Yesterday I received the first new switch for our stable of test switches in a couple years. It's on of a brand new series from Cisco that was just announced last week called the Cisco Small Business 300 Series Managed Switches, and I'll have to say - I'm impressed.
I opened the box and found all the hardware I needed to either rack mount it, mount it on a wall or table and a 'wall wart' style AC adapter power supply. The first thing I noticed about the AC adapter was that it was narrow and had the AC prongs turned 90 degrees from usual - this allowed me to drop it right into a standard power strip without wasting two or more places in the power strip. I did thumb through the Quick Start Guide to get the login info and learn about the configuration.
So after powering down most of the computers, I put the new SF 300-08 8 port switch into our network. I'm replacing (sort-of) a workhorse HP Procurve 2524 with this Cisco switch because it uses less power and is less noisy - no fans - I really only use 7 ports on a daily basis. The older switch is still there for testing and expansion when needed.
As soon as I put it in, the switch used DHCP to get a network address from our server. This was handy, but I will be changing it to a static IP later. The fact that it can use DHCP is a very nice feature because this means you don't have to connect the included serial port cable or take a laptop and change the laptop IP/mask to match the factory defaults.
The next thing I need to do was test it with our Managed Switch Port Mapping Tool. A quick check with the tool determined that SNMP is not active out of the box. So using IE8, I logged in with the default credentials that I found in the Quick Start Guide and the first thing it asked me to do was change the password. Right away I was presented with a change password window complete with a Password Strength meter that shows the strength in red-yellow-green. After getting past that point, the web based interface was clean and well organized, in fact much better organized than I expected. The web interface can best be described as 'outlook' style with a control panel on the left and user interaction windows on the right.
I also found it easy to set the switch time clock by having it get the time from the computer from the Administration controls. I could have also selected SNTP options.
Since the Managed Switch Port Mapping Tool uses SNMPv1 or v2c (v3 coming soon), I had to enable SNMP. I found that to do this, I had to change settings in two places. The first was to enable SNMP, this is done on the Security - TCP/UDP Services window. Next I had to create access to the OID data by creating an SNMPv1/v2c 'community' associated with a 'view'. The default 'View' gives you access to the whole .1 OID structure, so that's the one I chose. There are many other options for excluding portions of the OID tree depending on the 'view'. Essentially what I chose amounts to allowing full read access via SNMP v1/v2c for my computer's specific IP address (SNMP Management Station). once those settings were in place, I was able to run the Managed Switch Port Mapping Tool.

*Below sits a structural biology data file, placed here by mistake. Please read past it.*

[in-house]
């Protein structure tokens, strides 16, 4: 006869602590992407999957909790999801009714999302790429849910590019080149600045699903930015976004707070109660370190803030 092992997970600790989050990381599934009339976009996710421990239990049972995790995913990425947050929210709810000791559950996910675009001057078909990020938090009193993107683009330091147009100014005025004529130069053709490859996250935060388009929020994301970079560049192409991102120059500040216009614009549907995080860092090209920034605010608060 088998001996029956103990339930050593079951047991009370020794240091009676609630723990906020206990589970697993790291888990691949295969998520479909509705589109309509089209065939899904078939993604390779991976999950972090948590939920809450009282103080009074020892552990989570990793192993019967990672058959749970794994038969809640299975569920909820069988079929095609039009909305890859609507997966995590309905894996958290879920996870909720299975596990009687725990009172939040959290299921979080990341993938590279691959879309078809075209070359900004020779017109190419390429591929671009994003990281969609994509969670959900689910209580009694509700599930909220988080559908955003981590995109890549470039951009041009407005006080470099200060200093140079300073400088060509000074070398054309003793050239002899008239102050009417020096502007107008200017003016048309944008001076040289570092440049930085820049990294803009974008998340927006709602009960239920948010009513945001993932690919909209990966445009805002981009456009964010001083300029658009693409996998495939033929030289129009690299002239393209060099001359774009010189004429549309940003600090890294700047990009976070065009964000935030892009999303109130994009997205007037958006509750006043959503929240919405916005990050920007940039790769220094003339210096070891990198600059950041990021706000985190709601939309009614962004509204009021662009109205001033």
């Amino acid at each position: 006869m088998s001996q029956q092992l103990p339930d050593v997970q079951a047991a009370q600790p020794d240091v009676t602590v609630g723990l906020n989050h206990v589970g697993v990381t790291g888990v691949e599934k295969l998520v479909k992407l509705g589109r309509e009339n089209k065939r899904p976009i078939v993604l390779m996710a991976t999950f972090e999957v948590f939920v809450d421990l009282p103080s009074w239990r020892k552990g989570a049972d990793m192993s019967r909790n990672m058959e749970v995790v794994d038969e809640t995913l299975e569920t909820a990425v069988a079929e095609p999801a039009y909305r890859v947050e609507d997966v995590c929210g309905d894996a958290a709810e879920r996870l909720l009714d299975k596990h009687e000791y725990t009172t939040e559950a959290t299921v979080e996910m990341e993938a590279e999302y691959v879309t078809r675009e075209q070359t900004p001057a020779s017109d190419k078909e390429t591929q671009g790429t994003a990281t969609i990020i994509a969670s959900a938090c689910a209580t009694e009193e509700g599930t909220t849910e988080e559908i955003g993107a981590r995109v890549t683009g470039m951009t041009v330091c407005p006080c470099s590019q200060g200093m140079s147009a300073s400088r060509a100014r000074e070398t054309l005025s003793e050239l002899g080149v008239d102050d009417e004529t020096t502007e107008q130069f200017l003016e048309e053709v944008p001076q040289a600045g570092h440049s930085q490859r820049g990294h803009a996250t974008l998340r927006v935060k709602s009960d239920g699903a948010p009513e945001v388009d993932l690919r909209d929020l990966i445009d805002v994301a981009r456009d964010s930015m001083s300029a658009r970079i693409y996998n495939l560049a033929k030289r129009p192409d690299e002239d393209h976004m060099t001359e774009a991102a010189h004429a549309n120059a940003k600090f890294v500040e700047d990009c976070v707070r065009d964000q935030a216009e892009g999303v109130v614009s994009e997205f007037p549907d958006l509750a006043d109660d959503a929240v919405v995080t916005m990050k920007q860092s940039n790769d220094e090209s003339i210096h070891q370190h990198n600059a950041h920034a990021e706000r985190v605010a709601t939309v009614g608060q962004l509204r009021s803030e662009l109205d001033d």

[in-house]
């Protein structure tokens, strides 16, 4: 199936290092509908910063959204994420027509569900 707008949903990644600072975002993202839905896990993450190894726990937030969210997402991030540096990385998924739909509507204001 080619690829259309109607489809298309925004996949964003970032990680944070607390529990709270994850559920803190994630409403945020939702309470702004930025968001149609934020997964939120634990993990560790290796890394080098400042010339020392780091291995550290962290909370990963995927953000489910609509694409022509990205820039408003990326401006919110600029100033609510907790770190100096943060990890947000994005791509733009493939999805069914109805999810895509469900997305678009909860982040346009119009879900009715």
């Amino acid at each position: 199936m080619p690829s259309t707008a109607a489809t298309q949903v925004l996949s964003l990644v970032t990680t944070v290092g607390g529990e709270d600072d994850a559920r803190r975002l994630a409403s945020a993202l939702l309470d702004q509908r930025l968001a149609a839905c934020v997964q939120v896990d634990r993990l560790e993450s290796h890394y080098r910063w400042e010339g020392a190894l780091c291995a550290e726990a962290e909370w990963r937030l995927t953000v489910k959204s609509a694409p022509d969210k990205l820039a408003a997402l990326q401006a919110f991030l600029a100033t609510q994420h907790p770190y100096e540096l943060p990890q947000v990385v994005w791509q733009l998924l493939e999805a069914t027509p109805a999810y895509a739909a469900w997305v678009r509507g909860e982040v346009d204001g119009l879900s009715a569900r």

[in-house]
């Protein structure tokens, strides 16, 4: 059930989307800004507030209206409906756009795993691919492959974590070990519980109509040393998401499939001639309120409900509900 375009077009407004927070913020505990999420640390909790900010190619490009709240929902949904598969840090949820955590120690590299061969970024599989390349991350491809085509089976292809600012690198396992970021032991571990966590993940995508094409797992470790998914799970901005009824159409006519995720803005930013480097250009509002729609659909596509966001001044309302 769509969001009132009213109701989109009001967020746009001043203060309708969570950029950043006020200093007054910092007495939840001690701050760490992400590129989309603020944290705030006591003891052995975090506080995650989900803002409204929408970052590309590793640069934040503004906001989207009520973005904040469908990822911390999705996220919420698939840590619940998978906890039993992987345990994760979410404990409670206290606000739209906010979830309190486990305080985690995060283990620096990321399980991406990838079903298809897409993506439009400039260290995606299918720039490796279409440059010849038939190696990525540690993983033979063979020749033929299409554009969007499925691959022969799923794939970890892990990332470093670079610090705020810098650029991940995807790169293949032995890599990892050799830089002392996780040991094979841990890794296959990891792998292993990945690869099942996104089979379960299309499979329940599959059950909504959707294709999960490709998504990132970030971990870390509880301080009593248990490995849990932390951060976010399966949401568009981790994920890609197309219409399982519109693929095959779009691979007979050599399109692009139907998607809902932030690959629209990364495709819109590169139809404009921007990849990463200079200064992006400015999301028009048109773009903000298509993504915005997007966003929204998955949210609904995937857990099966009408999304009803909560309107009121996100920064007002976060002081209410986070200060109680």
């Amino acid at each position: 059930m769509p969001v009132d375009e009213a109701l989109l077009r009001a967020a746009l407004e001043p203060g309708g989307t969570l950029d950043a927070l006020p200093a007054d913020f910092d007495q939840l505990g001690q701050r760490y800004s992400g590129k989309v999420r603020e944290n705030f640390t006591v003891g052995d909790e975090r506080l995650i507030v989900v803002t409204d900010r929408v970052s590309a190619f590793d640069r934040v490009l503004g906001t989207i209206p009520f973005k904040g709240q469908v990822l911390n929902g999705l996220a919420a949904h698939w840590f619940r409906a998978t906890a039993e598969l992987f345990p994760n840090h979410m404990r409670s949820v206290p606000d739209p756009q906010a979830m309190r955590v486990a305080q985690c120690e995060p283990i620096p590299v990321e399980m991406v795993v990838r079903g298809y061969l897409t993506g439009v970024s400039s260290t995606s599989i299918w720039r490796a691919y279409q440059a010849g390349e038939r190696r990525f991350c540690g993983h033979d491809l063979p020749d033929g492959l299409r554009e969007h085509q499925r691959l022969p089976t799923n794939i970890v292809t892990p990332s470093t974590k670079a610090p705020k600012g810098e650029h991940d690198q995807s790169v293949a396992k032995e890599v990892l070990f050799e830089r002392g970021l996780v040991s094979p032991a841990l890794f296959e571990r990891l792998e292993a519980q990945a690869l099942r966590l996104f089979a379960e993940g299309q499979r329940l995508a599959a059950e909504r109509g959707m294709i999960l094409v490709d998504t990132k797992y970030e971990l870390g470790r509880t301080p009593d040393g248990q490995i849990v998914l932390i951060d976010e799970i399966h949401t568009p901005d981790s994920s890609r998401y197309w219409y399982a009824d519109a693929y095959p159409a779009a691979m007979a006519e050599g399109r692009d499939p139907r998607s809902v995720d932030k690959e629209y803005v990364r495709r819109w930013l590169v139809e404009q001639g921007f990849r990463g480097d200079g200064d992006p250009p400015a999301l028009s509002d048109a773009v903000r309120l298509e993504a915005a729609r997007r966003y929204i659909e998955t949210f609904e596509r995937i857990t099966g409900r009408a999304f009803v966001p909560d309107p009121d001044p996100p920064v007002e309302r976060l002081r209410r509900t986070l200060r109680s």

Right away I had the results I expected to see. The list of 8 ethernet ports with MAC addressess and IP addresses. The duplex mode info showed up (always an issue since standardization eludes switch manufacturers) and the Spanning Tree Protocol info was there and appeared correct. There are two things I need to look into: First, every port that had a MAC address had a VLAN 1 entry as I would expect, but what I didn't expect to see was a second VLAN '0' not associated with any MAC address below it. I'll have to find out where that is coming from. It does not seem to affect quality of the results. The second issue is that the physical ports are called e1-e8 and there are a second set of ports ch1-ch8 that are also labeled as ethernet. They are disabled and have an ifIndex beginning with 1000. The e1-8 ports are ifIndex 1 through 8. I also noted that BRIDGE-MIB::dot1dBaseNumPorts.0 = 16 which means the software probably supports the 16 port version even though this is an 8 port device. Just an interesting observation.
It appears that the SNMP implementation of this device is a departure from other Cisco switches in that 'community name indexing' is not supported. This has been historically used in Cisco switches to obtain the Bridge Mib information on a per VLAN basis. This does not affect our results since the device appears to fully support Q-Bridge Mib and that gives us access to VLAN specific port assignments.
Here is a screenshot of the Switch Port Mapping Tool results for this switch.
Bottom Line: This is a very powerful switch for the money. I've barely scratched the surface with its capabilities. There is direct support for IPv6, QOS settings, access lists by IP or MAC address, logging and actually far more than I expected for under $200. I used the help system and found that it was very readable and clear unlike much online help you find today. I highly recommend this switch series based on what I've seen so far.
Reviewed with switch firmware version 220.127.116.11.
Managed Switch Port Mapping Tool